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  • Religious Exemptions for Vaccine Mandates Shouldn’t Exist | WIRED

    if there were a shred of intellectual honesty to any of this, this would have conservatives twisted in all sorts of knots. but ‘murica.

    opening salvo is delicious.

    In 1990, the Court tightened things back up. In a case involving members of the Native American Church who took peyote, an illegal drug, as part of religious ceremonies, the Court held that religion doesn’t give someone the right to challenge a “generally applicable” law. Ruling otherwise, wrote the conservative Catholic Justice Antonin Scalia, “would open the prospect of constitutionally required exemptions from civic obligations of almost every conceivable kind.”

    One example of such a civic obligation that Scalia cited for his slippery-slope argument: compulsory vaccination laws.

    irony points:

    • explicitly religious, conservative justice
    • citation of vaccinations as civic obligations in opinion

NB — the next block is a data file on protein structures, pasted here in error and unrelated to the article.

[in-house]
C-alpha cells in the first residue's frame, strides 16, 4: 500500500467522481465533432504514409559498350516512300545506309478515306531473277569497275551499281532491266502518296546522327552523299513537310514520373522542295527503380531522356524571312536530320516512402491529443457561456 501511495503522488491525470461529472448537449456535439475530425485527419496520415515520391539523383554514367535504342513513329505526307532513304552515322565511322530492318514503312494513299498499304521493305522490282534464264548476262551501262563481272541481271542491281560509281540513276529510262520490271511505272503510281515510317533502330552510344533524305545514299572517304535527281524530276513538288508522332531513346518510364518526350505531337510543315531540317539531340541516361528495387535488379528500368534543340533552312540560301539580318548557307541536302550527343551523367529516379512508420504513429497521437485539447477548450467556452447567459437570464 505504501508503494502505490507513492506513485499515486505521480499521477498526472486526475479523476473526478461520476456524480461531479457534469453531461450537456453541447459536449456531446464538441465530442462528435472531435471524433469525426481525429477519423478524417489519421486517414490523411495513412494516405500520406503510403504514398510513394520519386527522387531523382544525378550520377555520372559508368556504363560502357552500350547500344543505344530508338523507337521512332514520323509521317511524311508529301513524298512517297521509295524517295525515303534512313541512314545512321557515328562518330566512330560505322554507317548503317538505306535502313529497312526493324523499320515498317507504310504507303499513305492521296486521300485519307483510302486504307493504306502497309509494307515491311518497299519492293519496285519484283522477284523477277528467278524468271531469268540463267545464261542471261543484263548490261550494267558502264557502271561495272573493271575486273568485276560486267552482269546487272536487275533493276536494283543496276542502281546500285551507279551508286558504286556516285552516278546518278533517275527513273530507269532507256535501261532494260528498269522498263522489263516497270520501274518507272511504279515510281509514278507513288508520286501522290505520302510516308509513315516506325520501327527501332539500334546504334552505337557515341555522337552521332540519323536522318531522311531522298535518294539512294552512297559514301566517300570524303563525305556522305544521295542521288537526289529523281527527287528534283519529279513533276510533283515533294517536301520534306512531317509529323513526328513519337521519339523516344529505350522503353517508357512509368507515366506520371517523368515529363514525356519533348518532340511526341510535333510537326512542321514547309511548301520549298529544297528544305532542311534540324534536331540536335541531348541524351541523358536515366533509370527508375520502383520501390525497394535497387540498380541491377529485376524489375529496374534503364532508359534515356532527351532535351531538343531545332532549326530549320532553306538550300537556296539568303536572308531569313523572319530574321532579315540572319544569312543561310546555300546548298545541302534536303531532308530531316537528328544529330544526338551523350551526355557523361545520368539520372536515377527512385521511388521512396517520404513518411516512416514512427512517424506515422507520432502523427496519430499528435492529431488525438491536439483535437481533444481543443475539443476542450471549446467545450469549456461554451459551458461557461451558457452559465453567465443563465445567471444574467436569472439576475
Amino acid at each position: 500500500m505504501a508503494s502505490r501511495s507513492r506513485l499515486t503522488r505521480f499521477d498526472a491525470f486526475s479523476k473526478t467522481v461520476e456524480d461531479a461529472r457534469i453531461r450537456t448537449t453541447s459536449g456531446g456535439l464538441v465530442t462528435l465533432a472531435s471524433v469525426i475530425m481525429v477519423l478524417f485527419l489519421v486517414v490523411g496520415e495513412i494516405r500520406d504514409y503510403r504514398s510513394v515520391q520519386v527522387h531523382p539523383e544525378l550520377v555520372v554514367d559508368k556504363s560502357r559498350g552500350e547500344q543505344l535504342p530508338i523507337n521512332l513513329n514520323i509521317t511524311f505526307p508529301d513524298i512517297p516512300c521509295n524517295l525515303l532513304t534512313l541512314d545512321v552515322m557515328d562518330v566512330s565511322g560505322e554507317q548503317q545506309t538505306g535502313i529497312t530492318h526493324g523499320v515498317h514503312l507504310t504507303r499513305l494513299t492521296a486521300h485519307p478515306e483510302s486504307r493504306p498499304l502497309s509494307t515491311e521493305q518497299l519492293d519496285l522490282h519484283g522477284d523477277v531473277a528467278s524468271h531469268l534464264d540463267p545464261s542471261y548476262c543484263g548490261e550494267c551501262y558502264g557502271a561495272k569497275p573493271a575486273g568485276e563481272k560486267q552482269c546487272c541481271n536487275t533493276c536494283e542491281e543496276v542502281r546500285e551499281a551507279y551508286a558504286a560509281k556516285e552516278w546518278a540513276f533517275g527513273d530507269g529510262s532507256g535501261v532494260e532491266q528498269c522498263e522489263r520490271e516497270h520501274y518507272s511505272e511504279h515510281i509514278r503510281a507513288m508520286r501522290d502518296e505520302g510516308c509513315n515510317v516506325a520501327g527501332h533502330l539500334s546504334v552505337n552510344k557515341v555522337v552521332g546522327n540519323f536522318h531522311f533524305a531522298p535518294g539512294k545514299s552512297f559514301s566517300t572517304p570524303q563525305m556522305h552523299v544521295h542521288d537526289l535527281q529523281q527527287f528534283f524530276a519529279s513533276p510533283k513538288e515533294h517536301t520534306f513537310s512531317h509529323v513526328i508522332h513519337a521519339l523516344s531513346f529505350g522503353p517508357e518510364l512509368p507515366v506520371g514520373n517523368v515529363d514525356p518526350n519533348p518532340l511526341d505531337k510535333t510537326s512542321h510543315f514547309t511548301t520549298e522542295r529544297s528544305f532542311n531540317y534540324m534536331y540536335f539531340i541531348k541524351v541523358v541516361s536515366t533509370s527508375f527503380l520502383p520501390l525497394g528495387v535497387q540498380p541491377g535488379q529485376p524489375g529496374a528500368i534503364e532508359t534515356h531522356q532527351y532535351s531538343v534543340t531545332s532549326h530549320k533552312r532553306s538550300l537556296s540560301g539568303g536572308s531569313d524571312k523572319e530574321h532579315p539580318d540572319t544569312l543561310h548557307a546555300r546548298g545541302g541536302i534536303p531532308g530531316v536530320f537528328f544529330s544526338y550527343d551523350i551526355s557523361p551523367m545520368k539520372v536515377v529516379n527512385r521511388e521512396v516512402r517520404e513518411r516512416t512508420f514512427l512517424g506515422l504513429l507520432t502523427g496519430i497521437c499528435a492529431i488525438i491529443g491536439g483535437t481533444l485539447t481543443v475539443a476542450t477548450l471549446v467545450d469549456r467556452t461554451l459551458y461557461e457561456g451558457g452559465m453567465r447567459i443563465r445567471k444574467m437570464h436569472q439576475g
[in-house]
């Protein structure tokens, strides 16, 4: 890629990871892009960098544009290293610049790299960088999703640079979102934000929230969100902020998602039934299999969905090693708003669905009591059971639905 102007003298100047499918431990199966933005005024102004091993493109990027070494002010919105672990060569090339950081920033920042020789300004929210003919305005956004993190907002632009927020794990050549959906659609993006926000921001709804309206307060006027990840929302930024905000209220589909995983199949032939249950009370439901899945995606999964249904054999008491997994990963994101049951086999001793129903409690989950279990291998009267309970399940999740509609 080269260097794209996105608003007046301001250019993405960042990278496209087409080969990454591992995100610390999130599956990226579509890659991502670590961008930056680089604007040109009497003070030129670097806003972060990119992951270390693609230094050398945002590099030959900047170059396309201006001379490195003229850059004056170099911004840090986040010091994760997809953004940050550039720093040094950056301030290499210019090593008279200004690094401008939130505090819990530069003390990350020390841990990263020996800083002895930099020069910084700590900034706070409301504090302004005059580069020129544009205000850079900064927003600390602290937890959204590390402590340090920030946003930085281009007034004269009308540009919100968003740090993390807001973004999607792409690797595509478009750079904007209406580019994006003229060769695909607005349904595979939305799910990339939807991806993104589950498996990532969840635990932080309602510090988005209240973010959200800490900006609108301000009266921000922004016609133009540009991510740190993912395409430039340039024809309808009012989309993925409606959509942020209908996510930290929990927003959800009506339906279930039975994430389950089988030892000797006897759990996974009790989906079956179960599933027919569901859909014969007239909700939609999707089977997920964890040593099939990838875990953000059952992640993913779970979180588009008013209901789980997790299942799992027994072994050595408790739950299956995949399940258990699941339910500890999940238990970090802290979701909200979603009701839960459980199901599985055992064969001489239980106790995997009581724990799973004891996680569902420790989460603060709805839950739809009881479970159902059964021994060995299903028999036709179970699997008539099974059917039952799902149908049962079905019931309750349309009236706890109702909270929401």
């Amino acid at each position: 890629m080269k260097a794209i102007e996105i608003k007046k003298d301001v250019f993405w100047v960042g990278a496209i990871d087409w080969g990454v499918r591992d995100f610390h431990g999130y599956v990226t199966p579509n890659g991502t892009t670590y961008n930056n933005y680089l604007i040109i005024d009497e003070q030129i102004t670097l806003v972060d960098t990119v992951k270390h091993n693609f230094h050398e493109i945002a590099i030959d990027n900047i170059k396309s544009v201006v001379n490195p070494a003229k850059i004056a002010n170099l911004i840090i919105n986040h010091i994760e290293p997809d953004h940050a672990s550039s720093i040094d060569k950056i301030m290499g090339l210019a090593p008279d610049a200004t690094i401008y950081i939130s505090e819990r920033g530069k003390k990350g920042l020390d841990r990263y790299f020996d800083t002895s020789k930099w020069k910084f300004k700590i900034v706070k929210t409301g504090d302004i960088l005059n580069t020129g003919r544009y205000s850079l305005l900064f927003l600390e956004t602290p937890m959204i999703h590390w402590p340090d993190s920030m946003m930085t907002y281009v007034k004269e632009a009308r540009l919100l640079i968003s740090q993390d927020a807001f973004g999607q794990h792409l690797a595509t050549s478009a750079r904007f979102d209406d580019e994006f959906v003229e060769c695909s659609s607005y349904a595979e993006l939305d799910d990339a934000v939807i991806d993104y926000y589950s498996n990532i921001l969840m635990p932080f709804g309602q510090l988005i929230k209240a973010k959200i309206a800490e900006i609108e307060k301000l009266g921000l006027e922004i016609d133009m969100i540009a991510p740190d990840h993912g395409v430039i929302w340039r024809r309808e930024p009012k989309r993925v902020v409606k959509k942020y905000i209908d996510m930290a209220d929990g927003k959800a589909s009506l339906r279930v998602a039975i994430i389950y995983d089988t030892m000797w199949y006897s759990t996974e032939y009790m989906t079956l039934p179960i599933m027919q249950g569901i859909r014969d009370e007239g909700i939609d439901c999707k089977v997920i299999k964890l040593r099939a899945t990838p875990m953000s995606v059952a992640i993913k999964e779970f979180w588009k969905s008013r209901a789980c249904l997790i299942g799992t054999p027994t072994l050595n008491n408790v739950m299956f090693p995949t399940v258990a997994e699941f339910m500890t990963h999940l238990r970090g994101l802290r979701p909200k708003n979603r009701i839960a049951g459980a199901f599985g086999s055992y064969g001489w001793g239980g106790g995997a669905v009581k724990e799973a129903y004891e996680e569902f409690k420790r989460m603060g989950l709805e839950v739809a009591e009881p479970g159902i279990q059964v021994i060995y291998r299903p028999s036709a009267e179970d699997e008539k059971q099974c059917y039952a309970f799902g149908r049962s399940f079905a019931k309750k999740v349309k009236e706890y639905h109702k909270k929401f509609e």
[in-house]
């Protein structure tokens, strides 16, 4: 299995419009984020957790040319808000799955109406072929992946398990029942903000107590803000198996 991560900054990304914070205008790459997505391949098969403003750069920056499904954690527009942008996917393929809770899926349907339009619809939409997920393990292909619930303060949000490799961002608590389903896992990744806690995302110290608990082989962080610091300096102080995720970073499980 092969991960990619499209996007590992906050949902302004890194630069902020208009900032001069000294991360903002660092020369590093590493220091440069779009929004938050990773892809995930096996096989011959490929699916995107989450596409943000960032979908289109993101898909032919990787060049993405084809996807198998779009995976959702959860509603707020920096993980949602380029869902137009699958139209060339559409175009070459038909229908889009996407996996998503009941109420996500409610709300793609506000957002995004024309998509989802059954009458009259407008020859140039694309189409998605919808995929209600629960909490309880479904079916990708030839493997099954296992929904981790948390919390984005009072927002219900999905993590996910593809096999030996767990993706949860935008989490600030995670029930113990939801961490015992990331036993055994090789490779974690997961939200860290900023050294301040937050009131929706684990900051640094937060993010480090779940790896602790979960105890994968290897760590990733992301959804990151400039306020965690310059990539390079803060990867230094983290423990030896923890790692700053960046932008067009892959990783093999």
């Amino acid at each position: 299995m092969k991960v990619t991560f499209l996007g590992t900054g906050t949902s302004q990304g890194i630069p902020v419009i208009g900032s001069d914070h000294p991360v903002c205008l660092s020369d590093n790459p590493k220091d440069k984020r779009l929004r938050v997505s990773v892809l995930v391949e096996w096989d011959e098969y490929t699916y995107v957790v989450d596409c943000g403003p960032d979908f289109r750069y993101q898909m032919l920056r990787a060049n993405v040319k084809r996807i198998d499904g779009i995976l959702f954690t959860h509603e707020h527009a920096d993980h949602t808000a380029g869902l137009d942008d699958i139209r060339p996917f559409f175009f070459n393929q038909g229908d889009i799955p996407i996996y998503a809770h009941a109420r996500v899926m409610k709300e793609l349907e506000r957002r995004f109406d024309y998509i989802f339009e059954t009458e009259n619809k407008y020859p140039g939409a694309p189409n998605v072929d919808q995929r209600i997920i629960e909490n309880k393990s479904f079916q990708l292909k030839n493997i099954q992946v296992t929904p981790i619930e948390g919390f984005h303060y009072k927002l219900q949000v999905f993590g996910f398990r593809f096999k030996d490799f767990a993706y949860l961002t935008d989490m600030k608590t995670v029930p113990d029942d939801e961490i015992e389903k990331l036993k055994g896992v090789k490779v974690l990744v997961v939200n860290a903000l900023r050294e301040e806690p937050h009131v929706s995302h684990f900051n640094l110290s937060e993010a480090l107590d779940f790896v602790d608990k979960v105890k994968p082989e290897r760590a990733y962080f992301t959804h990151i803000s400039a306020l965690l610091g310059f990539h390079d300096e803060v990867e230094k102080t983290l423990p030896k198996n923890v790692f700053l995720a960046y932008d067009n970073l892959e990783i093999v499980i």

the article nicely cites the craziness that’s ensued leading us to where we’re at today with a hodge-podge of attempts to reconcile crazy with “liberty”. noting that even the christian science folks think things have gotten out of hand.

    then there’s this little gem.

    Dorit Rubenstein Reiss has proposed letting believers and nonbelievers alike claim a general exemption for personal belief—but making it very hard to get. This might look like forcing people to sit through extensive education programs, write a letter explaining their objections, and get it notarized by a notary public. The goal would be to make it such a pain in the ass that only the most die-hard resisters would go to the trouble,

    so, uh, make it as hard to get out of getting vaccinated as it is to get an abortion?